Getting the Most Out of Your 23andme Test: Part 2

In the first part of this article, I discussed what SNPs are and how they occur, what’s included with a 23andme genetic test, and the very basics of MTHFR.

I also clarified the difference between folic acid and folate.

Let’s Continue On, Shall We?

Methylfolate is a form of folate, which is also called vitamin B9. Folate helps to rebuild and repair DNA, it helps to convert homocysteine (a marker for cardiovascular disease) back into the amino acid methionine, it plays a part in neurotransmitter production and is essential for growing a fetus.

It is also well known for playing an integral part in the methylation pathway.

What the Heck is Methylation?

The simple definition of methylation is the addition of a methyl group (CH3 – one carbon with three hydrogens) to DNA. This methyl group helps to determine how a gene expresses. Just because you “have the breast cancer gene” (everyone has the gene, but as I described in the first post, “having a gene” usually means having the risk allele/defect copy) doesn’t mean it will express, but having a lack of methyl groups increases the likelihood that it will express… Got it?

Methylation is critical for a seemingly endless amount of essential functions in the body, including DNA synthesis and repair, neurotransmitter functioning (mental/emotional health), expression of genes, detoxification (especially of heavy metals) and immune system regulation.

It affects numerous other pathways and cycles in the body, including the urea cycle and the Krebs Cycle that is responsible for energy production.

So, yes, super important.

The body uses folate for many chemical reactions related to methylation.

The Two Main MTHFR SNPs

There are numerous MTHFR variants, with even more genes & variants involved in the folate conversion pathway, but most of the research conducted has been on two forms of MTHFR: A1298C and C677T.

To strip MTHFR down to bare-naked layman’s terms, the C677T variant has been highly associated with cardiovascular issues and poor detoxification, while the A1298C variant has been linked with mood disorders/neurotransmitter imbalances and issues associated with elevated ammonia levels.

To recap, if you are heterozygous (defined in Part 1) for one of these variants, your MTHFR gene is working at about, roughly, a 30% reduced efficiency. If you are homozygous, that can be reduced as much as 70%. If you have one copy of each, you are considered “compound heterozygous” and efficiency can run anywhere in between those percentages.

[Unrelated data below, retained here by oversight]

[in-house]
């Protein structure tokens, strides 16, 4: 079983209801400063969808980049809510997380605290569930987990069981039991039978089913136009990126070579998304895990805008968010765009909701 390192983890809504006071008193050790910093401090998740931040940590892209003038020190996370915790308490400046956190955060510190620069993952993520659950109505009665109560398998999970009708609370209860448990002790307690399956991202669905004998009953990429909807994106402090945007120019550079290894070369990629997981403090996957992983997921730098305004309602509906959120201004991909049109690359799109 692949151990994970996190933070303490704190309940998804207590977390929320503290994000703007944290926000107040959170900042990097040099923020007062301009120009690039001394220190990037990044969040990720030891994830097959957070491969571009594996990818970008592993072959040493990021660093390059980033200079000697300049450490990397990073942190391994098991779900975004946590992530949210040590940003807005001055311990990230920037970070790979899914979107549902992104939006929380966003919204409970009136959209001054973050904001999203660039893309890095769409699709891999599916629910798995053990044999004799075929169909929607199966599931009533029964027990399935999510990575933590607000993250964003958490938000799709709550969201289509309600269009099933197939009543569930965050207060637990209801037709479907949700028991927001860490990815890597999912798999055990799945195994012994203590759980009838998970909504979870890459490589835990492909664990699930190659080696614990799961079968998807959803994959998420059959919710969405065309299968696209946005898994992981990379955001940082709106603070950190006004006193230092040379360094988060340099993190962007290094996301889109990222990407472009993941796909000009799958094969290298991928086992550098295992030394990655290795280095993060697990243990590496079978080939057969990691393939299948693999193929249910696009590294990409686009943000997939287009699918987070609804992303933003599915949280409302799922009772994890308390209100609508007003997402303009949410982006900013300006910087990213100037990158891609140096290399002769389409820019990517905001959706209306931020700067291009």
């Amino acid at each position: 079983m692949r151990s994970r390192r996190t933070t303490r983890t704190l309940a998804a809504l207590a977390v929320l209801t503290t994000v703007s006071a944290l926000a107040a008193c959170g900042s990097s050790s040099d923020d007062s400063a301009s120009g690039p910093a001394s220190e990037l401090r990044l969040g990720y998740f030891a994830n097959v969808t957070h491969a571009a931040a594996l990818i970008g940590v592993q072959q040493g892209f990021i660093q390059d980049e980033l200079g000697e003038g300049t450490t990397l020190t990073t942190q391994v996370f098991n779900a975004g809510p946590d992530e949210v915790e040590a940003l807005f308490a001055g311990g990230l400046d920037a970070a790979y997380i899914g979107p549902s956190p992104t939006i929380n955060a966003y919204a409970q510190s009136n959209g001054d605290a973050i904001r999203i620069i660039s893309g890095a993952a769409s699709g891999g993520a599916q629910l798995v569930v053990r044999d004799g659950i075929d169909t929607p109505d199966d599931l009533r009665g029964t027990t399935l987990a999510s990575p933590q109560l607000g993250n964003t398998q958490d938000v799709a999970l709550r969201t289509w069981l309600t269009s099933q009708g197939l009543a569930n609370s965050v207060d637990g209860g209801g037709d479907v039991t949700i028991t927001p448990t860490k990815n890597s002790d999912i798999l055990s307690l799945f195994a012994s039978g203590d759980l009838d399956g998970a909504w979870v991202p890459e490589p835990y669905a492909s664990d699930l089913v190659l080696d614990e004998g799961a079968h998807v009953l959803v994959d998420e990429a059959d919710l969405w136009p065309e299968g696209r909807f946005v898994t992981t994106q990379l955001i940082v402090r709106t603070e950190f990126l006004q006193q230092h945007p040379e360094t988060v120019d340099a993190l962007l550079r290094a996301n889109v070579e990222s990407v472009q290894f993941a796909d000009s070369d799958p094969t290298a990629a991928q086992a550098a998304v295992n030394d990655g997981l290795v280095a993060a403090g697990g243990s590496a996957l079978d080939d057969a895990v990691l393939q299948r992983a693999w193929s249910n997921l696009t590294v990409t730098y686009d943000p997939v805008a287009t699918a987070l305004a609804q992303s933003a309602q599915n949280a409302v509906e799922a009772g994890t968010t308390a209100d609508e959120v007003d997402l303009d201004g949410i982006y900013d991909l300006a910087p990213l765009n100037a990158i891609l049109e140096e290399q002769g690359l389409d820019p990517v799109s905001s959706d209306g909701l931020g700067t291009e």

It has been estimated that 40-60% of our population has some form of MTHFR variant. That’s quite a lot of people that don’t effectively process folic acid and therefore likely have less than optimal detoxification or other factors associated with methylation. This variant also has been associated with miscarriage.

Check out this article from the US National Library of Medicine/NIH on issues surrounding folic acid fortification (among which are autism, colorectal cancer, Alzheimers and other neuropsychiatric disorders, and insulin resistance in offspring). I bet it’ll make you feel as disconcerted as it made me feel.

Now that you’ve determined you have an MTHFR SNP, a little folate supplementation might not do any harm for some, but might cause others to drop some of their marbles like Crispin Glover on Letterman…  And it may not happen immediately. You might feel pretty great at first, but then crash and burn after a week or two. This is because there are other SNPs that should be addressed before addressing MTHFR or the rest of the folate pathway.

There is an order of action to remediating or compensating for MTHFR SNPs. Just throwing methylfolate into your picture can make your protocol backfire.

I like to use the analogy that if a building is on fire, you wanna call the fire department, not the construction crew (folate is needed to build and repair). If there is some degree of inflammation in the body, that is what most definitely needs to be extinguished first and foremost. Throwing folate into the mix right off the bat can surely exacerbate issues.

Mitigating inflammation is a pretty hefty first step, as it can come from a gazillion different things with diet and lifestyle – food sensitivities, gut issues, toxicants, stress, etc. But from a genetic perspective, one’s genes can cause a predisposition to inflammation from issues like:

  • Mitochondrial dysfunction (symptomized by low energy/chronic fatigue)

  • Poor fatty acid utilization/metabolism (which also affects mitochondrial energy production, since fat is needed for the mitochondria to make ATP).

  • Iron oxidation (iron that is not properly used by the body can oxidize and cause inflammation. This can happen even if you have been diagnosed as anemic!)

  • Excess free radical production – Free radicals cause oxidative stress, which has been inked to chronic diseases and disorders of all kinds. Similarly, free radicals and oxidative stress can come from many different sources. **Go ahead and Google “Oxidative Stress and disease” and have your mind blown by scientists for an afternoon.

  • Elevated ammonia levels

  • Excess glutamate

  • Poor detoxification – either from not enough antioxidants, or levels of toxins above the body’s ability to clear them.

I generally recommend that clients work to lower inflammation for at least a few months before beginning to target methylation issues (lowering inflammation alone will begin to enhance methylation capacity).

Rather than reducing MTHFR (or any SNP for that matter) to a single problem that needs one nutrient to help compensate, it is crucial to look at groups of SNPs, or even more importantly, entire biochemical pathways and the diet/lifestyle of the person to determine a route of action.